Not too late for justice

While indicting Assad’s security chiefs is a far-off prospect now, experts said, the slow-moving wheels of justice eventually caught up with Chile’s Augusto Pinochet and Slobodan Milosevic, of the former Yugoslavia.

Whiting points to uncertainty in Syria. Though Assad has weathered the 2011 uprising against his rule, the war drags on in a fragmented nation. He faces many challenges and a new political force in Damascus could benefit from selling out his old guard.

“Justice here is a hostage to politics, but politics is a fickle thing and it can take sudden and unexpected turns,” said Whiting, a Harvard Law School academic.

“Assad’s government has a lot of blood and criminality on its hands. Right now, it has the support of Russia and perhaps the Trump administration is swinging that way too. But is that sustainable? Will other governments distance themselves? Will there be pressure for his government to be moved aside?”

As an example, he cited the UN Special Court for Sierra Leone, which was set up in 2002 with the agreement of the government to prosecute murders, rapes, mutilations and the use of child soldiers in that country’s 1991-2002 civil war.

There is no criminal tribunal for Syria yet, but the Commission for International Justice and Accountability (CIJA) is laying groundwork for prosecutions. It has documented torture and murder of detainees by Assad’s government for four years.

Funded by the UK, Germany and others, CIJA collects photos and documents that were smuggled out of Syria. They include 700,000 pages of intelligence files and 55,000 photos of detainees’ bodies, which were taken by a forensic photographer, code-named Caesar.

An investigation by the UN and the Organisation for the Prohibition of Chemical Weapons (OPCW) found Syrian government forces were responsible for three chlorine gas attacks in 2014 and 2015 and that IS had used mustard gas.

'Universal jurisdiction'

In December, faced with deadlock in the Security Council, the UN’s 193-member General Assembly voted to create a mechanism to collect evidence of crimes in Syria and share it with prosecutors around the world.

'Those who are implicated in the commission of these crimes should not think that they are forever immune or sheltered from prosecution'

-Richard Dicker, lawyer with Human Rights Watch

A European diplomat involved in the body described a “novel” and “quasi-prosecutorial office”. Speaking on condition of anonymity, he told MEE the legal initiative may share evidence with European courts capable of prosecuting crimes anywhere in the world.

Others pin hopes on such courts with “universal jurisdiction”. According to rights watchdog Amnesty International, France, Germany, the Netherlands, Norway, Sweden and Switzerland are all processing investigations on Syria.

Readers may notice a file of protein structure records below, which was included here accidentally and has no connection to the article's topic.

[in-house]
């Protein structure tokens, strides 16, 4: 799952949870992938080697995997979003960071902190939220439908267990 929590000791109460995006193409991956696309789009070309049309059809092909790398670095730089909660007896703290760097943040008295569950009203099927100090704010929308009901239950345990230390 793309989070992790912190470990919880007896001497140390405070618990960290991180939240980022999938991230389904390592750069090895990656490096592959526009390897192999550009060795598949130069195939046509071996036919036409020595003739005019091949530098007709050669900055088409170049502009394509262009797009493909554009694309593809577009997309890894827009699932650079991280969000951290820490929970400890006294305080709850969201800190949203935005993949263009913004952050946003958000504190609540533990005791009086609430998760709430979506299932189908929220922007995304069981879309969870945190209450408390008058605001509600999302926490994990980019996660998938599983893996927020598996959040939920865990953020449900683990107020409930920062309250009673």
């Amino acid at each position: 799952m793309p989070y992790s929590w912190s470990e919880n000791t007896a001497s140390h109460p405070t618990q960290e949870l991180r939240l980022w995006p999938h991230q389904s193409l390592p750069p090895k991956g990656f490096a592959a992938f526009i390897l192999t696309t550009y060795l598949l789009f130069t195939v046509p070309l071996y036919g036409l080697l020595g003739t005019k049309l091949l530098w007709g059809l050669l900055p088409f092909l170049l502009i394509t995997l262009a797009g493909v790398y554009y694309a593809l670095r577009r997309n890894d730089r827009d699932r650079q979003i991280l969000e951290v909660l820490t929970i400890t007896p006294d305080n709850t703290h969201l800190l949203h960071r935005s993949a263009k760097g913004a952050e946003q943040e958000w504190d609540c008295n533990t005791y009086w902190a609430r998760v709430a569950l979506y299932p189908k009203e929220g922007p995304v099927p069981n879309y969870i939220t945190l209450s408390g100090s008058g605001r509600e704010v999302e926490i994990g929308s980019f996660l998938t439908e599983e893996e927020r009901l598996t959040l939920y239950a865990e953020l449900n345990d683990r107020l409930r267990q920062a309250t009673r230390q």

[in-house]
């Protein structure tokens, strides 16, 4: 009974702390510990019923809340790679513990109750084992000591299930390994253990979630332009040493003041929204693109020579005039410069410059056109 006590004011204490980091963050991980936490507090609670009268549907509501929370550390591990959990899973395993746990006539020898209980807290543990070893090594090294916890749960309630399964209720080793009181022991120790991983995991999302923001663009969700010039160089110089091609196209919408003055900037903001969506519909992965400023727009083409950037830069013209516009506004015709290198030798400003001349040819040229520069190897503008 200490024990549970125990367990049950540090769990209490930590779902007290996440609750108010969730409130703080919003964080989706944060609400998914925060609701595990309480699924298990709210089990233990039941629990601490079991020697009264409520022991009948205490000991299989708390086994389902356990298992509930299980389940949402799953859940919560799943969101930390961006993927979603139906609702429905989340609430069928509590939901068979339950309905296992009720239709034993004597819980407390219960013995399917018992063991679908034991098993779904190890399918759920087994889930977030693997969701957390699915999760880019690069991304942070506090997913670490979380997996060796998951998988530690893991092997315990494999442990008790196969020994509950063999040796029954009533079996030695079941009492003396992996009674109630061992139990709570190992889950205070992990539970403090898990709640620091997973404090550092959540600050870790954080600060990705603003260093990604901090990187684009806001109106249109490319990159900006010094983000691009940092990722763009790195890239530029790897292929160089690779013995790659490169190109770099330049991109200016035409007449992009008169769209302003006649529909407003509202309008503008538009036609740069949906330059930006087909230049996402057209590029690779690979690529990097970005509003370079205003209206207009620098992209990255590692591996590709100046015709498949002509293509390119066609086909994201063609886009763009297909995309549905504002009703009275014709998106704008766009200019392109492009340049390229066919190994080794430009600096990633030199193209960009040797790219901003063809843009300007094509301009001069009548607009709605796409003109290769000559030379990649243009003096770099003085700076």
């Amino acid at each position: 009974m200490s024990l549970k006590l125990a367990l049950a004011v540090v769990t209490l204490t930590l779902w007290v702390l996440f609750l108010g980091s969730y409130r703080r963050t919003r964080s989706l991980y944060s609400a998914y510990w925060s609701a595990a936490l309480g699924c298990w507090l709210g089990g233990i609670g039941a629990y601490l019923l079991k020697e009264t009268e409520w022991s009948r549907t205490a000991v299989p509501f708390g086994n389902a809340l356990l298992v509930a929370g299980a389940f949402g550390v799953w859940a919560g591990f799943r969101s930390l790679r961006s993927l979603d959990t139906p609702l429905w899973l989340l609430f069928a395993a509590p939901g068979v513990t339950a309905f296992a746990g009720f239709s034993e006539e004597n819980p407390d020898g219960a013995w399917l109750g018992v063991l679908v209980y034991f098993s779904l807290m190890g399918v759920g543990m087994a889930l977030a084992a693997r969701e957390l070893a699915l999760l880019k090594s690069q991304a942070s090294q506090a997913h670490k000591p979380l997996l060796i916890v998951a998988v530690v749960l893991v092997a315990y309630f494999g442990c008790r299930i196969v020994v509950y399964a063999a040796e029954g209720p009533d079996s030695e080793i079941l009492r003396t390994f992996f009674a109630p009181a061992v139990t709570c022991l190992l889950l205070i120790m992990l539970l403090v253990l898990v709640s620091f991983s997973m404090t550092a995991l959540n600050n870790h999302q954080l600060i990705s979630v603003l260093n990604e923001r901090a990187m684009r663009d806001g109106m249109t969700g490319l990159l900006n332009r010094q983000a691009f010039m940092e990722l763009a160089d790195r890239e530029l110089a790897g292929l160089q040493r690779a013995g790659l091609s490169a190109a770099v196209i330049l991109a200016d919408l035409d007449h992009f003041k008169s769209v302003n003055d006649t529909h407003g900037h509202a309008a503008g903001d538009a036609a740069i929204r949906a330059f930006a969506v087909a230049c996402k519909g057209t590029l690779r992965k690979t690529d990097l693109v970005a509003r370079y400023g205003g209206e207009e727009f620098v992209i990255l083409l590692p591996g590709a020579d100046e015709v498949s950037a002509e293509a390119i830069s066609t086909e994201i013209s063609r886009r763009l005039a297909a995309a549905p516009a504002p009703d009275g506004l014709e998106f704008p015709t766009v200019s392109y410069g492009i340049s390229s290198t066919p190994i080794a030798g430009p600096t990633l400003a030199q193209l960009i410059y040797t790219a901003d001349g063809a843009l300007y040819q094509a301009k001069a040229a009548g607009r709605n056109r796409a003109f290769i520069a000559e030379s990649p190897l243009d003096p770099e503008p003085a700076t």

In 2015, a Swedish court sentenced a Syrian rebel to five years behind bars for a “torture-like” assault in Syria that was was widely circulated on social media. Another rebel was sentenced to life for taking part in the mass killing of seven captured government soldiers in 2012.

Spanish authorities have begun proceedings against nine Syrian government officials over claims of the torture and execution of a detained man, in a case brought by the alleged victim’s sister, a Spanish woman of Syrian origin.

Given the large number of Syrian refugees in Germany, courts there are in the spotlight. Last month, nine Syrian torture survivors filed a complaint with Germany’s federal public prosecutor against a group of high-ranking Syrian officials.

“Sealed, non-public arrest warrants can be issued by some prosecutors and courts with no statute of limitations. They won’t expire in four or ten years’ time,” Richard Dicker, a lawyer with the pressure group, Human Rights Watch, told MEE.

“Those who are implicated in the commission of these crimes should not think that they are forever immune or sheltered from prosecution.”

Such cases have big flaws: they are piecemeal, and unlikely to satisfy all victims. Accused men seldom turn themselves in for questioning. This will mean some cases are dropped, while others may result in convictions of individuals who remain at large, in Syria or elsewhere.

That does not rule out the possibility of a Syrian general taking an ill-advised flight to Paris, many years from now, only to be greeted by an arrest warrant at the airport. A quick shopping jaunt could quickly become years of court hearings.

“Accountability is a long game here,” added Dicker.

“Those responsible for these types of crimes should wake up and smell the coffee. Russia may block referrals to the ICC in shameful protection of its partners in Damascus, but it cannot block the reach of law in the 21st Century, as it has evolved.”